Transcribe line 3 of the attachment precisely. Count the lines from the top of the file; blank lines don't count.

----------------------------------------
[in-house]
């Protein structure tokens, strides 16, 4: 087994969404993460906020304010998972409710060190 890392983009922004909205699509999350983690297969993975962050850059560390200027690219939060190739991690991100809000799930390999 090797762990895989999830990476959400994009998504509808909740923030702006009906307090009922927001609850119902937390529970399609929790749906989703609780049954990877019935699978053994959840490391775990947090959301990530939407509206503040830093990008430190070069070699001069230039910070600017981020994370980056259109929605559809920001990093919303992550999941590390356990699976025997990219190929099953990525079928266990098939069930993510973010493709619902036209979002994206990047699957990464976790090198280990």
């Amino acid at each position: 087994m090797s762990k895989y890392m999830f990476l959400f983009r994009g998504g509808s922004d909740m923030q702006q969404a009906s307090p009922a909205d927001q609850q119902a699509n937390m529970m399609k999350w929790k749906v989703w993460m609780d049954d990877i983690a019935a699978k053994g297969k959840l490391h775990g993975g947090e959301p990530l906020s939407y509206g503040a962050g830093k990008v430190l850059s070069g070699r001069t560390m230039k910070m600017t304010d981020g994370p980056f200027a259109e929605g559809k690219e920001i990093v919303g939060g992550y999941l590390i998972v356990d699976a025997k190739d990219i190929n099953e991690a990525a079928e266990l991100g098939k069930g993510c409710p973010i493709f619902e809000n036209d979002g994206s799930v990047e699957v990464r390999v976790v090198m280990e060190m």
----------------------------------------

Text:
């Amino acid at each position: 087994m090797s762990k895989y890392m999830f990476l959400f983009r994009g998504g509808s922004d909740m923030q702006q969404a009906s307090p009922a909205d927001q609850q119902a699509n937390m529970m399609k999350w929790k749906v989703w993460m609780d049954d990877i983690a019935a699978k053994g297969k959840l490391h775990g993975g947090e959301p990530l906020s939407y509206g503040a962050g830093k990008v430190l850059s070069g070699r001069t560390m230039k910070m600017t304010d981020g994370p980056f200027a259109e929605g559809k690219e920001i990093v919303g939060g992550y999941l590390i998972v356990d699976a025997k190739d990219i190929n099953e991690a990525a079928e266990l991100g098939k069930g993510c409710p973010i493709f619902e809000n036209d979002g994206s799930v990047e699957v990464r390999v976790v090198m280990e060190m």